The 2022 season was supposed to be about closure. Saquon Barkley and Daniel Jones were the two talismans of the Dave Gettleman era who were on their way out. Instead, Barkley appears reenergized after missing countless starts over the past two seasons. Much to the chagrin of Giants fans, Brian Daboll has also found something that’s worked with Danny Dimes.
Jones has been a constant disappointment under center since being drafted seventh overall. This offseason, New York declined his fifth-year option, however, the buzz around Jones has been building with every win. Judging from the tone of desperate Giants fans after Sunday’s 27-22 win over the Green Bay Packers, Jones’ steady play may be enough to deceive the Giants into bringing him back for one more spin.
They should purge those thoughts before they wind up with a Jimmy Garoppolo 2.0 on their hands. For the sake of Giants fans’ sanity, they’ve grown accustomed to grading Jones’ contributions on a curve. On Sunday, Jones was serviceable. He completed 21 passes for 217 yards against Green Bay and nearly outpaced Aaron Rodgers in yardage.
Against the Packers in London, Jones spearheaded the sixth comeback or game-winning drive of his four-year career, and his fourth of this season. In reality, Jones has ridden shotgun for three of those comebacks this season. Week 5 was the first time that he’s surpassed 200 yards passing in 2022.
Even as the Giants have won, Jones has felt like the vestigial element of a Giants offense that could be operated by any bipedal athlete with experience in high-level football. Forget stacking up to his peers Kyler Murray and Josh Allen. Murray and Allen have thrown for at least 200 in every game this season and led nearly twice as many comebacks each as Jones has.
It was Barkley’s 2-point conversion, 194 total yards from scrimmage, and a missed Titans field goal that pushed them over .500 for the first time since 2016. In New York’s Week 2 win over the Carolina Panthers, Jones’ 3rd and 6 scramble sealed the deal, but that was against the team in the midst of the league’s longest active losing streak. Jones threw for a meager 71 yards in a win over the Bears last week.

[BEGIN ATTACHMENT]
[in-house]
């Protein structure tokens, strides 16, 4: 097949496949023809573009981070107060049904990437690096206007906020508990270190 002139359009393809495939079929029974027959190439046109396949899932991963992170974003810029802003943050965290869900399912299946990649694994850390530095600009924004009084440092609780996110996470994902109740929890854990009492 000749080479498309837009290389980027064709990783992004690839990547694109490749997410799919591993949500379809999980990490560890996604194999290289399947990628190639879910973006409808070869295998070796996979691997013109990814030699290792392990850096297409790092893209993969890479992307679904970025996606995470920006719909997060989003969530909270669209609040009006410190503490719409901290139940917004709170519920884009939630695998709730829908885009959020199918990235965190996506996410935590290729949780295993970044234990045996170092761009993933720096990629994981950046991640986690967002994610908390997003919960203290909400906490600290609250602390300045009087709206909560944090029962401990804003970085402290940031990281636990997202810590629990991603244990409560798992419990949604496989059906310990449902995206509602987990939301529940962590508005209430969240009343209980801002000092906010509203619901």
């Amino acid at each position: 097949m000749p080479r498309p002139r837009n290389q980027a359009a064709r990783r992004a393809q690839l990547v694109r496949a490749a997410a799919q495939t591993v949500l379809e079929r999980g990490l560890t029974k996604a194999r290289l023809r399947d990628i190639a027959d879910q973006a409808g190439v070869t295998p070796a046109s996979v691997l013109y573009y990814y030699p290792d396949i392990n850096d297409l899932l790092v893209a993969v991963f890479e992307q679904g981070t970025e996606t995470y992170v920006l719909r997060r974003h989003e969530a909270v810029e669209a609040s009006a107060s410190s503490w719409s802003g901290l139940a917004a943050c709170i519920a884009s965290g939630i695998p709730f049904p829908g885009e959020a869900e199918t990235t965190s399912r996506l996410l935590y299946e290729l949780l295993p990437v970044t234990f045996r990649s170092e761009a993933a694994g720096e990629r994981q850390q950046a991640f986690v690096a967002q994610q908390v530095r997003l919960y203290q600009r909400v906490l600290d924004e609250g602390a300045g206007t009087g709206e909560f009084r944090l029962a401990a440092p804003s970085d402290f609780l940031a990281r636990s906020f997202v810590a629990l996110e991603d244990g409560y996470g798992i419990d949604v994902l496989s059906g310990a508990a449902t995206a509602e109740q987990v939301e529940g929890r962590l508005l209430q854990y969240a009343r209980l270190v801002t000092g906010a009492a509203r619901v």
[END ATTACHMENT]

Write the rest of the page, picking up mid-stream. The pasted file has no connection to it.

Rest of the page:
Daboll has also been wise enough to keep Jones from airing it out too often. Instead, Jones has been used in RPOs, as a decoy wideout in Wildcat formations, and as a Taysom Hill-like gadget player. New York has nicked teams to death through their first five games of the season out of necessity. Jones should be commended for working with a depleted receiving corps while avoiding negative plays. Jones completed more safety valve throws to tight ends, fullbacks, and running backs than he did to wide receivers on the Giants’ final two scoring drives. A large chunk of Jones’ 217 yards on Sunday were the result of a short catch-and-run that Barkley broke into a 40-yard gain on the game-winning drive.
The Giants entrusted Barkley to the Wildcat to close out their game-winning drive. Jones is the poor man’s version of a quintessential Giants quarterback. Unspectacular as an individual, a drab passer, but a resourceful group project member. He won’t lead the Giants to victories, but he can still read Barkley directions from the passenger seat. It’s all about the journey and not the destination. The Giants should enjoy this start, but shouldn’t read too much into this and fall for the contract year mirage.